By Jenn Watt
Published Aug. 1 2017
Artists plied their pine blocks like butter their chainsaws like knives pushing away layers of wood. Through the foam of protective earmuffs the whine of the machines is more like a soft hum as three chainsaw carvers shuffled back and forth around their blocks coaxing out the animals within.
The carvers were part of a class on chainsaw sculpting at Haliburton School of Art and Design last week and their product: two turtles and a bee.
One of the carvers is the instructor of the course Robbin Wenzoski who takes on the bee which at first looks like a fish with wings before he begins to segment the thorax and turn bumpy chunks into legs.
“The best way to learn is through speed carving” Wenzoski says after the exercise which is observed by all of the students in the class nearing the end of the day. It focuses the mind – removes the instinct to become precious with the wood.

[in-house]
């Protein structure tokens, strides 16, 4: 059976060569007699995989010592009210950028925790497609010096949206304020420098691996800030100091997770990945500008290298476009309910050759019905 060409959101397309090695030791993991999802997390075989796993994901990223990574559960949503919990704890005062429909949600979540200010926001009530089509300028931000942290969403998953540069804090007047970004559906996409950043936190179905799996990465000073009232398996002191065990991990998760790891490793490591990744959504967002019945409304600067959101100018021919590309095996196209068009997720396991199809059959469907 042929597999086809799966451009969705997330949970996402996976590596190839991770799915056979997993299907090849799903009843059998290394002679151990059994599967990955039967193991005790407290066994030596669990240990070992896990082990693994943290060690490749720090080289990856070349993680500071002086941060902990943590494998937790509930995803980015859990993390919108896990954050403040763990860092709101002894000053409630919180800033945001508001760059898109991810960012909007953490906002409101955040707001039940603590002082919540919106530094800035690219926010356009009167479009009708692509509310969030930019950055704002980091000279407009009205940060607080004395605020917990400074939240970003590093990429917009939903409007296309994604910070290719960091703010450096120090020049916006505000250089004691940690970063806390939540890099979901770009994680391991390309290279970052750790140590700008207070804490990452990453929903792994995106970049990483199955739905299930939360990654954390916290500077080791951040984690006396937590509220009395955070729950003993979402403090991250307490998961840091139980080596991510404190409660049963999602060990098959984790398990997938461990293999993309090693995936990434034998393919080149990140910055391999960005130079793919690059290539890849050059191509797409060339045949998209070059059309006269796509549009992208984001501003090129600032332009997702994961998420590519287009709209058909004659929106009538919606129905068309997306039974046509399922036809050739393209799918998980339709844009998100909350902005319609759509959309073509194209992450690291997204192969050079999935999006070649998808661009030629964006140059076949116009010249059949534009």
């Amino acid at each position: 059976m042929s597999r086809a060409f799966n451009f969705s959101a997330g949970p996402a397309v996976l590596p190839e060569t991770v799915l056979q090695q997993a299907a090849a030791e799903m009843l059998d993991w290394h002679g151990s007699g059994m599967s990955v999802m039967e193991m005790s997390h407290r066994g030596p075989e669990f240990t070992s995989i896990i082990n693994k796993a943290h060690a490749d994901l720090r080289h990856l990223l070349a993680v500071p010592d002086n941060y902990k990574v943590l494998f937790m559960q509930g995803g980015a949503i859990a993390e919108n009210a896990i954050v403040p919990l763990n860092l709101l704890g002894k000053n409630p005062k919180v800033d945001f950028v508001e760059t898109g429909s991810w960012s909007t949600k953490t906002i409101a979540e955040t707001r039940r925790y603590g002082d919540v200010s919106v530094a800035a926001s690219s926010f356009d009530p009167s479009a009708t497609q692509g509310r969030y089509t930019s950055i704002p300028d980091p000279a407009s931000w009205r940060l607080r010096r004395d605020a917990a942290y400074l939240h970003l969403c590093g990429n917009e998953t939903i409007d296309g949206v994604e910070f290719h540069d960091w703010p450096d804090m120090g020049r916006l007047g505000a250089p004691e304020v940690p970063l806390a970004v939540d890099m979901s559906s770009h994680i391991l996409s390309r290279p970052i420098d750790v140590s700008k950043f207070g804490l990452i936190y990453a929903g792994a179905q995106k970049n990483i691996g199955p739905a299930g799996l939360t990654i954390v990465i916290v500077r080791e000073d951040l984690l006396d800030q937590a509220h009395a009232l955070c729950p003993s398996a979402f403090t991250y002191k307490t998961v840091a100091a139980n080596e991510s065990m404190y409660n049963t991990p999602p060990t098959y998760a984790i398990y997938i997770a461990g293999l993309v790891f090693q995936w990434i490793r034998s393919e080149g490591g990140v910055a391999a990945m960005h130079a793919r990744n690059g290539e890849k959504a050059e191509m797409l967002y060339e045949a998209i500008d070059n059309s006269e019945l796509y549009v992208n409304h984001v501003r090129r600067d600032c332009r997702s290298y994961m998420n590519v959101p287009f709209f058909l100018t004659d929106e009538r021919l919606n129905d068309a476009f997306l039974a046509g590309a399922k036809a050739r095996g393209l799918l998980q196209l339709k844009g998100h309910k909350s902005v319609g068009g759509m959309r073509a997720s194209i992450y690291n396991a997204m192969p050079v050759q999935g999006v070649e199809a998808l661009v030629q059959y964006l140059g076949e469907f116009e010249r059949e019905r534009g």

Chainsaw carving started as more of a craft he says with most artists making predictable woodland creatures. But the practice is changing with some choosing to carve large scale artwork.
On Thursday afternoon you can see the levels of mastery as the carvers work on their wood. Wenzoski is quick and confident with his chainsaw while the other two work more slowly still creating interesting work but without the same ease. A woman sporting a blue T-shirt that reads “Sawdust in my Bra” creates her turtle as part of the block like a frieze while the other woman uses the whole block for hers.
A chainsaw blade turned on its side can softly contour the wood. Used directly it makes the slices.
The time’s not quite up on the speed carving when Wenzoski says he’s done. The other two stop their work and look from theirs to his and laugh. There’s no way in the minute remaining they’ll catch up to the instructor but that wasn’t the point. They join their fellow students and head back under the big tent beside the parking lot at HSAD. Earmuffs on protective glasses lowered chainsaw buzzing as the next piece takes shape.